I’m currently reading Funeral for a Dog by Thomas Pletzinger for a review. So, I don’t want to say too much about it, but it is worth a look, even if it does have some issues. (More on that soon enough, though you can read Chad Post’s review in The Quarterly Conversation right now.)
In the meantime, Diana Thow has conducted an interview with Pletzinger and the book’s translator, Ross Benjamin. As to Benjamin, I’ve read two of his translations recently (Funeral for a Dog and Speak, Nabokov) and they are sterling. Obviously I don’t read German so I can’t speak to what the original reads like, but Benjamin’s English renditions are quite good, and he does seem to have an eye for interesting texts.
Anyway here’s a bit from the interview:
DT: Can you give me an example of some of the questions you would ask?
RB: While translating I find that when I want to ask an author a question it rarely consists of wanting to know what a word means. A dictionary can tell you what something means, but if you’re able to talk with the author the most important material you can gain is at the textural level. How the author is using language and what they are doing with that language that is new and unexpected. This is perhaps not completely penetrable upon a first read, not without a more involved discussion. It took a lot of time for Thomas to address all my questions.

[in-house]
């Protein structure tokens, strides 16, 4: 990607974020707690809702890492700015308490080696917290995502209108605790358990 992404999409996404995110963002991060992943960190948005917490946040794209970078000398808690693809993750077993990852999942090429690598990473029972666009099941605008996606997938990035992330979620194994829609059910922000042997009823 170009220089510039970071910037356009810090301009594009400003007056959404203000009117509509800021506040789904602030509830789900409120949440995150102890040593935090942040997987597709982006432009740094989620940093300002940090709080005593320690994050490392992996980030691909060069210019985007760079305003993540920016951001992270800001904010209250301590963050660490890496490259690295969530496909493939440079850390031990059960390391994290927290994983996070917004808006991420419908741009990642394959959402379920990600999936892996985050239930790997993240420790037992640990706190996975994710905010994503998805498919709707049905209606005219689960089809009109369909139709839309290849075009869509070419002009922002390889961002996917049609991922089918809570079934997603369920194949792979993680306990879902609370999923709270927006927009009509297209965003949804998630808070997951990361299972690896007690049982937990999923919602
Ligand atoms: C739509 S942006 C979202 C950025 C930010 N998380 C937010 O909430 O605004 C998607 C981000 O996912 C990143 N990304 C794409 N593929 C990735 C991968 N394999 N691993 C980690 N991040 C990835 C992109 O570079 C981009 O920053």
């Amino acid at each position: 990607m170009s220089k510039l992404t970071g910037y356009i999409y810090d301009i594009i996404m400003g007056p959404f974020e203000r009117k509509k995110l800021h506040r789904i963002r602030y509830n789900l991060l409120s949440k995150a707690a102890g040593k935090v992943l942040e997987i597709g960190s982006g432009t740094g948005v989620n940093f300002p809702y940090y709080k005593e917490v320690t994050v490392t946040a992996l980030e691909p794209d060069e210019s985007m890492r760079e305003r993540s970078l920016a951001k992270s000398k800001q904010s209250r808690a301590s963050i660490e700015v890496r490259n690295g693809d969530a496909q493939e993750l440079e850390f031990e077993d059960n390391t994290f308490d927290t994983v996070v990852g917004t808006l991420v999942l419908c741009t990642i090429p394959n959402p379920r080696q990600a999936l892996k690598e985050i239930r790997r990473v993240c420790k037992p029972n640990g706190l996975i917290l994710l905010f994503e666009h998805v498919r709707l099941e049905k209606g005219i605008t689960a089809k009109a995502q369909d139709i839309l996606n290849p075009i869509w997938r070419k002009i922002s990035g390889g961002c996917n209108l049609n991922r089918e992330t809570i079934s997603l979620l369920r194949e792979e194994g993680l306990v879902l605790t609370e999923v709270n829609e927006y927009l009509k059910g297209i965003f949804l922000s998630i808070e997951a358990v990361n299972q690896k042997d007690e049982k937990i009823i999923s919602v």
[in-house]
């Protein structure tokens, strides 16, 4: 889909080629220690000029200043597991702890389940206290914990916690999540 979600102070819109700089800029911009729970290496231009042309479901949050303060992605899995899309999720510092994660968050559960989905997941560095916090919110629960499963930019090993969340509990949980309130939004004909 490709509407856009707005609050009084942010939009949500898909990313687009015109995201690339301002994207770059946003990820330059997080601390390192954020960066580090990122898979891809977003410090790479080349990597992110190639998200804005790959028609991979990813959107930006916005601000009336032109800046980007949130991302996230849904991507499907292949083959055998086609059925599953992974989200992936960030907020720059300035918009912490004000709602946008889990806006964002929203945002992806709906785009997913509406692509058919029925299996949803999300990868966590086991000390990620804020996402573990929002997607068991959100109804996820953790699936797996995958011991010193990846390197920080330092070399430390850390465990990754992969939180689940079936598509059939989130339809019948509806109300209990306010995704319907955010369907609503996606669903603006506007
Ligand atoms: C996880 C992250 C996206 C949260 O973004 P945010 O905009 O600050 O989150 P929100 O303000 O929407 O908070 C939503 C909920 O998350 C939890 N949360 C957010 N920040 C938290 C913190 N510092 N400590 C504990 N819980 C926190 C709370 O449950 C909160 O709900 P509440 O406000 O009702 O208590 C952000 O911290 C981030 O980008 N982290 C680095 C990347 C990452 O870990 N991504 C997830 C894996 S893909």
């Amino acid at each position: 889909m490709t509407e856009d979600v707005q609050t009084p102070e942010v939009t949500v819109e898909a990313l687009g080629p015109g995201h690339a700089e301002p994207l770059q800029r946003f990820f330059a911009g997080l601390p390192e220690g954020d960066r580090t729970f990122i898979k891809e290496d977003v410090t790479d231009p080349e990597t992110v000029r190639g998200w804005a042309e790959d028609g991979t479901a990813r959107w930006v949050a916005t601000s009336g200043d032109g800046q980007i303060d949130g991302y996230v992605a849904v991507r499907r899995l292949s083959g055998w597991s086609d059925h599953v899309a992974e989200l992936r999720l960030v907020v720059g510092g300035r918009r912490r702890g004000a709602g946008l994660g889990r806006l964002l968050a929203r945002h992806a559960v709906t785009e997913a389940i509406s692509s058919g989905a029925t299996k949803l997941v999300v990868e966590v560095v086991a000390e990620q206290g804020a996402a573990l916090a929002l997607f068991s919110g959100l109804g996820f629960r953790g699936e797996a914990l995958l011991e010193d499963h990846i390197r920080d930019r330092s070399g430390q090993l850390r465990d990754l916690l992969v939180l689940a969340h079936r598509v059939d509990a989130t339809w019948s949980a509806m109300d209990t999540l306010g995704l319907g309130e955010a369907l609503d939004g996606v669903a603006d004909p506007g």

TP: The question about Heimwehtourismus for instance.
RB: Yes, that one was never really resolved. The word is Heimwehtourismus, which is used in a specific way in the novel, and it has a specific meaning that’s difficult for anyone who’s not familiar with the German context. A Heimwehtourist is a tourist, literally a homesickness-tourist—it’s one word.
DT: You translated this as “nostalgia tourist,” if I remember correctly.
RB: In one place I did, yes. The word describes somebody who travels to their former or their ancestral homeland out of nostalgia, and it’s often closely associated with tourists who visit their former homes in what was once east Germany but is now Poland or the Czech Republic, but it has an even broader application than that. In Thomas’s novel there is a scene in which a character travels back to a former home in the east, and the word is used there, but there are also places in which the longing for home is used more metaphorically. There are characters who are searching all over the world for a sort of home, and they are called Heimwehtourists as well… so “nostalgia” doesn’t really capture it. Often I used a contextual solution, and occasionally I think I might have added allusions to clarify. But yes, that was one question that went on forever.